Nepali art across seven seas

Features Issue 133 Nov, 2012
Text by Roshan Gurung

The World Bank has been organizing art exhibitions globally since 2007. An open call invites artists from the selected regions to participate and send in their entries. The artwork is chosen on the basis of creativity and the artist’s ability to best translate the given topic. The selected works are owned by the World Bank art collection.
Cooperation and interaction between countries is a step towards global growth and development and what better way to do this than by using art as the medium to kickstart these changes. Art is a medium to communicate thoughts, experiences and break barriers for a mutual cause. The objective of these series is to engage young minds and allow them to express themselves through the various themes. This year’s theme - Imagining our future together was on display in Bangladesh and New Delhi in the presence of the winning artists and finally displayed at the World Bank headquarters in Washington DC, USA.  The exhibition in Bangladesh (8-13 November) was held at the National Art Gallery, Bangladesh Shilpakala Academy.

The theme for 2011-2012, “Imagining Our Future Together” is the third in a series of the World Bank’s regionally- focused exhibitions; this year the exhibition focused on South Asia. The first series, ‘Africa Now! Emerging Talents from the Continent on the Move’ took place in 2007- 2009. The second series, ‘About Change in Latin America and the Caribbean’ took place in 2010- 2012. The participating countries from South Asia for this series are Afghanistan, Bangladesh, Bhutan, India, Maldives, Nepal, Pakistan and Sri Lanka. The results are out and amongst 25 winning artist, three are Nepali - Hit Man Gurung, Koshal Hamal and Prithivi Shrestha.

Koshal Hamal, who is currently doing his MFA at Beconhouse University in Pakistan claims that he is “completely married to art”, and is totally overwhelmed by his work being selected. Feeling confident from this achievement, he hopes to be stronger and more dynamic in his further works. “This is not a housefly” – an acrylic on canvas work is one of his selected works. Inspired by the  paintings of the Rana period when everything was exaggerated and glamorised and even the ordinary looked extraordinary, he paints an ordinary housefly, set in a very stylized frame borrowed from the dollar note, to emphasize its value. A play with the blank space of the canvas further emphasises the subject. He believes in following rules and so frames most of his subjects in his paintings after vast research, confining them with some sort of a regulation. He portrays this as a visual metaphor in context to contemporary socio-cultural values, the state of being “outstanding” the importance of power and beauty. He does not believe in filling the whole canvas with a painting but playing with the negative space, painting his subject with a 000 brush.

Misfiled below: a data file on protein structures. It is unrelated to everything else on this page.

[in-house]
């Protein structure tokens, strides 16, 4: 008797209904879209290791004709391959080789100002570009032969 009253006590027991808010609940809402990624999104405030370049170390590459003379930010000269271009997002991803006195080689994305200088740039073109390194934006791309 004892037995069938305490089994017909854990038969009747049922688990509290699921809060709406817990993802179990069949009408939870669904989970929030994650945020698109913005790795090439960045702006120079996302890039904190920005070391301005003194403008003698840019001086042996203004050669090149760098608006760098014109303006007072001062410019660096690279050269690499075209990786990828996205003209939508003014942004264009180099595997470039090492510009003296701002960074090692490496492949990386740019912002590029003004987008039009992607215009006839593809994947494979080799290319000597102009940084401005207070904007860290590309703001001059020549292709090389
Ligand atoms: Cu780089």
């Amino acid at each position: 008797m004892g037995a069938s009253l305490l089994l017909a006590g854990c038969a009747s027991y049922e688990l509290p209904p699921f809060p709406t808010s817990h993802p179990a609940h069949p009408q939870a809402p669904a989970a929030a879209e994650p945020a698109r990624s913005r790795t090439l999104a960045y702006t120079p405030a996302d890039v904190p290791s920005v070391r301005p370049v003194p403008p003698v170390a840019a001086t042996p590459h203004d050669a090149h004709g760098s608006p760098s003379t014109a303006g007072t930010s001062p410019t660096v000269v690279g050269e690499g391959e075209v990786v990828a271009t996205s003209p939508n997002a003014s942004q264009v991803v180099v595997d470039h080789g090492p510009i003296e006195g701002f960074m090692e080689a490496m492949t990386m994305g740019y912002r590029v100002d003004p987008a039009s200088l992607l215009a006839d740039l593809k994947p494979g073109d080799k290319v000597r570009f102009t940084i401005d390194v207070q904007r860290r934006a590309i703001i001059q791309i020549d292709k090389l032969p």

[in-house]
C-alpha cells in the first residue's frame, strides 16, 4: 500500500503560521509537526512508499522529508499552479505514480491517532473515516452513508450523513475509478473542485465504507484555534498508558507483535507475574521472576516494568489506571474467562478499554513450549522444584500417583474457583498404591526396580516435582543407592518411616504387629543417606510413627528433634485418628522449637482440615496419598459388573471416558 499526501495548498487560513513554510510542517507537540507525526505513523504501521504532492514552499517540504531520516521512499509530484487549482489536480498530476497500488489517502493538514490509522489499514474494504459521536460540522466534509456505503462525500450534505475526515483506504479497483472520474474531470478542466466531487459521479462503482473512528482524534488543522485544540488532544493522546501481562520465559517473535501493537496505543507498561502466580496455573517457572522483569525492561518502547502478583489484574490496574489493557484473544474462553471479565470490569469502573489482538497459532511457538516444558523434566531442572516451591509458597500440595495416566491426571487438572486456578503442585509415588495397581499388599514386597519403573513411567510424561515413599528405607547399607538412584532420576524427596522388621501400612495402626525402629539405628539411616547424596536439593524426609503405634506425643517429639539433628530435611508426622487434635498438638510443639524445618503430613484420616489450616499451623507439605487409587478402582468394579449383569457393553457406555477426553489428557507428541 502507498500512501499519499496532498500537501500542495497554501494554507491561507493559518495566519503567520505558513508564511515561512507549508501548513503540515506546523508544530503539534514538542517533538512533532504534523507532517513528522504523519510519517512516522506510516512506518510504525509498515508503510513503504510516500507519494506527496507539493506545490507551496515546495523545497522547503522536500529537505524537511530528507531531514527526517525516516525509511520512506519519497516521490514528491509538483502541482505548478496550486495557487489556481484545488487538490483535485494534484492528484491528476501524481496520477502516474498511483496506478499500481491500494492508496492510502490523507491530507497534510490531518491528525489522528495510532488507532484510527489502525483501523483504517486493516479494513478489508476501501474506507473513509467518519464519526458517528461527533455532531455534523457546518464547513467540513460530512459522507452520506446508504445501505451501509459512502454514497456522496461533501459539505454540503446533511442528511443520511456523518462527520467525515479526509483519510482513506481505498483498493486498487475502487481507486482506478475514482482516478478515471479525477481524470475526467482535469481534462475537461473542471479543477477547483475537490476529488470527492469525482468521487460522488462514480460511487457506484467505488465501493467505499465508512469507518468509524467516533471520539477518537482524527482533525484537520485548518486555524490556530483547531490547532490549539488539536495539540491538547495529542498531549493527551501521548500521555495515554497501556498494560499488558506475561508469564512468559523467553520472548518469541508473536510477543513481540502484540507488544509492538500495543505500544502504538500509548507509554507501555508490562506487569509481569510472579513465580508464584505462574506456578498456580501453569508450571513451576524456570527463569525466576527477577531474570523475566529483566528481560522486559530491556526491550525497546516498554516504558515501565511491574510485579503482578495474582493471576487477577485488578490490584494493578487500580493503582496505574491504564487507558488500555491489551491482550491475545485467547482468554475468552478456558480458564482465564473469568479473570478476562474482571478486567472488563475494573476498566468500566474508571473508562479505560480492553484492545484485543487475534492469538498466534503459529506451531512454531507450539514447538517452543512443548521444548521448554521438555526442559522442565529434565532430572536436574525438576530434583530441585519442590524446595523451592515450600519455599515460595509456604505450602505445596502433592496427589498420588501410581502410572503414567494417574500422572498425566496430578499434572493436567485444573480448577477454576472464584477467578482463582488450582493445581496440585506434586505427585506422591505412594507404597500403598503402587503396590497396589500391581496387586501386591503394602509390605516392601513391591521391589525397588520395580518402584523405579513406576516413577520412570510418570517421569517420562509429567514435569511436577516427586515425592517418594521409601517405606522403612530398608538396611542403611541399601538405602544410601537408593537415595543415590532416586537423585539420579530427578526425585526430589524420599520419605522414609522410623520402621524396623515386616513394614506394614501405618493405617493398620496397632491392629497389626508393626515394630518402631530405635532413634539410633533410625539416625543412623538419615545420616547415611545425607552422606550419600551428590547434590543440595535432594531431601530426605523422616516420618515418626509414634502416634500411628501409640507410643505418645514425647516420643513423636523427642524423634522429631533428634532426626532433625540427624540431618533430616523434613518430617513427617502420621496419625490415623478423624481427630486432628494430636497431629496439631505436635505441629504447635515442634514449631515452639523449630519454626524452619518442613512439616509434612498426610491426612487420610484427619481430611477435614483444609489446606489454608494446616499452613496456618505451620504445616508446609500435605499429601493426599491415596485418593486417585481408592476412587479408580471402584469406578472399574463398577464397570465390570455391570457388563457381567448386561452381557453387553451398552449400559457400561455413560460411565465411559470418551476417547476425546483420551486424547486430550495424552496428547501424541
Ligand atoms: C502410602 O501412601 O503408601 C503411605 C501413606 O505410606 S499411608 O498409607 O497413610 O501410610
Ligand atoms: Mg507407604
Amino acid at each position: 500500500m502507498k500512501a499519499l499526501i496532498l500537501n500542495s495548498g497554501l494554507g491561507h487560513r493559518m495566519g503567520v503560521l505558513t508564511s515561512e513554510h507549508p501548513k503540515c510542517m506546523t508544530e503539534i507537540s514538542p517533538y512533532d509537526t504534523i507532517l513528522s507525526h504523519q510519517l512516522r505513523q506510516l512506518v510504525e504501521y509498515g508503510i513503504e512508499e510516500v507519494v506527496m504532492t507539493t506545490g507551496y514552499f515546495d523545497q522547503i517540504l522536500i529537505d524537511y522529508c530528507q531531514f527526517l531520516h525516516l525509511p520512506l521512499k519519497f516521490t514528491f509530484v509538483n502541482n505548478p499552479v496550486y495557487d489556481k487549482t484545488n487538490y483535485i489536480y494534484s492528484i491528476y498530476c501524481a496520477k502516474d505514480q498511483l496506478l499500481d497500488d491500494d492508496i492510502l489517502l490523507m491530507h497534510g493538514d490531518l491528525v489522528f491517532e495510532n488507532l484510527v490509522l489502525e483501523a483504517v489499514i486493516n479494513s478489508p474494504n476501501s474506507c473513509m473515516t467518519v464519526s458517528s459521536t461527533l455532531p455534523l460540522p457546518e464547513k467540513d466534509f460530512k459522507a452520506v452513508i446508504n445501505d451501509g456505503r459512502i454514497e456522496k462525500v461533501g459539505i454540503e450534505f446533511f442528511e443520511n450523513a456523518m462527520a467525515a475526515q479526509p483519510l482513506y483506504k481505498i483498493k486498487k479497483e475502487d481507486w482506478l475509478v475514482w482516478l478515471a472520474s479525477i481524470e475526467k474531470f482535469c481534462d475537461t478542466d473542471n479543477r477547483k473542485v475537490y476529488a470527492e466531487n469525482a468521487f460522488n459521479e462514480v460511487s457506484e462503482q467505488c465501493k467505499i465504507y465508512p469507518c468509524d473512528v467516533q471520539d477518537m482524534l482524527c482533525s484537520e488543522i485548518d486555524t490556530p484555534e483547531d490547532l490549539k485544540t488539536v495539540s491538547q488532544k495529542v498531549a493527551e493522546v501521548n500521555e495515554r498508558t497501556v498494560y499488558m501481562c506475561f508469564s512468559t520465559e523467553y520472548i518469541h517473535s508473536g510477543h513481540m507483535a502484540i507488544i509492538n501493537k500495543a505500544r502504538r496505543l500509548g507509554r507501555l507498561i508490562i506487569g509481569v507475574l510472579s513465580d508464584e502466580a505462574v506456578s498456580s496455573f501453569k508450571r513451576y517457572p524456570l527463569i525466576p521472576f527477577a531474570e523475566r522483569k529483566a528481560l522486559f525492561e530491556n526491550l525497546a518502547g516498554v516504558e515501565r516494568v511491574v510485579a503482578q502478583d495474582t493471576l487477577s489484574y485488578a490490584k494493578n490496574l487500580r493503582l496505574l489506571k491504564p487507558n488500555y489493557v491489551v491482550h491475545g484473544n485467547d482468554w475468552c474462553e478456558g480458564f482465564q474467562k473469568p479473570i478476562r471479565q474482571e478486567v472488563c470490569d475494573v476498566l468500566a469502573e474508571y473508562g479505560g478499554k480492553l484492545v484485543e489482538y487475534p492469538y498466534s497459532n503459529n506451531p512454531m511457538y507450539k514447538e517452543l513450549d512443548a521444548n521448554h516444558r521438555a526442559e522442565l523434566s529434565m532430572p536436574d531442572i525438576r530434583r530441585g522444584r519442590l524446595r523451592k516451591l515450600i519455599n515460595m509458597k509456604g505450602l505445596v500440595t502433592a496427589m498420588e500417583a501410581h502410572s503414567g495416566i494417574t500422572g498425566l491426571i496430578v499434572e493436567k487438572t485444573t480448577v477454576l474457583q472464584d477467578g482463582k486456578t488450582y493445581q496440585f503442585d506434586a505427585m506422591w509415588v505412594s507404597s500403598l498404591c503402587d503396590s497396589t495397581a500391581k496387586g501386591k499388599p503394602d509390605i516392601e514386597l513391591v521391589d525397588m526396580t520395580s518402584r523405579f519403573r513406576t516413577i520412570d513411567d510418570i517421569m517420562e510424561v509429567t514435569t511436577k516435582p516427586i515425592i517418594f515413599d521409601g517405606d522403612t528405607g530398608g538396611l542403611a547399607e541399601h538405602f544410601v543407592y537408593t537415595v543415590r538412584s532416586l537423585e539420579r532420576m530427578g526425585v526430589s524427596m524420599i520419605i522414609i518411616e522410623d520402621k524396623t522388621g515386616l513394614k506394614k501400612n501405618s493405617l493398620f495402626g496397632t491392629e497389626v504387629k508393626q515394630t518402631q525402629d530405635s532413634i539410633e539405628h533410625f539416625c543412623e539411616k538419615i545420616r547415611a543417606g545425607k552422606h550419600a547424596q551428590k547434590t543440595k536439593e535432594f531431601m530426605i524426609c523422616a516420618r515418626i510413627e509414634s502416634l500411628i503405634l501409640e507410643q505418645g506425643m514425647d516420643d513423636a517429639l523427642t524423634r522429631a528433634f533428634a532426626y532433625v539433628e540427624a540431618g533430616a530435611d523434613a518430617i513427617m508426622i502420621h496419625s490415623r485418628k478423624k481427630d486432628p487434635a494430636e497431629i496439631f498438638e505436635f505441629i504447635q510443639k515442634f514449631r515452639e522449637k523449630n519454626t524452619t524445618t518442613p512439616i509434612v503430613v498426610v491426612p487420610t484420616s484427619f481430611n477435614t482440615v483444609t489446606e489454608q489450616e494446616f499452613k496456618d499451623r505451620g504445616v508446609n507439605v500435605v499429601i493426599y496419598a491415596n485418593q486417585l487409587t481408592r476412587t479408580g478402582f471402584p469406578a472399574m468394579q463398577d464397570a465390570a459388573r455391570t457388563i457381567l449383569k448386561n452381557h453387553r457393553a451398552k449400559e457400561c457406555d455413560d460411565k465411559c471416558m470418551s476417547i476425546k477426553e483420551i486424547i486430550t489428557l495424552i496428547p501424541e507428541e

Prithivi Shrestha, works as a part-time illustrator and runs ‘Bindu’ a space for artists, which hosts various art events. His present work focuses on the mechanical lives we live and on the cycles of life and an end that everybody has to go through. His recent shift to conceptual paintings from painting social issues and daily life supports the given theme. His selected paintings, “Sky Land and Water” and “I want to fly” both reflect his fantasies. Our relation to the energy of the skies, land and water has been depicted to the mechanical moves of the chess board as a satire to all humans as mere players in a large game with a definite end.

‘I want to fly’ is a visualisation of his dreams where he once again has superimposed the checked pattern of the chess board on his body with humans and animals flying above, a common desire for most people. Shrestha feels that the selection of Nepali artists on this platform is a definite message that will help establish us  as equals in the international art scene. It should also prove to those who still believe contemporary Nepali art still lacks a global essence.

Hit man Gurung hails from Lamjung and is amongst the first batch of MFA graduates in Nepal. Having a keen interest in art since his childhood led him to pursue it as a career. Gurung often paints narratives of political and social issues and loves to paint the contrast between the ideal and the real. His selected paintings, “Save yourself first” and “Save the life together” are a series of two paintings of acrylic on canvas that represent the contrast in these titles. The ideology of saving the environment is well demarcated in his paintings where you are asked to choose your personal house or a tree in the process to save the environment. Gurung is keen to take part in the exhibitions to be held in Dhaka and New Delhi, and to meet and interact with all the winning artists. He feels that the contemporary autistics are faced with a challenge to justify the vast legacy left behind by past artists besides the opportunity of learning from them. Contemporary artists believe in questioning, analysing and reinterpreting situations which itself is a challenge on its own, he comments.

Talking to these three artists and looking at their works makes one realize that Nepal is not far behind in the international arena of art. The varying styles, themes and ways of expressing perspectives that are understood globally show a diversity and maturity in thoughts and ideas. Prominently known for its traditional art and practises, Nepal has many foreigners from far and near coming to learn the art and its practice. The selection of these Nepali artists in the World Bank exhibition has however positioned Nepal in the international level in the contemporary art scene too.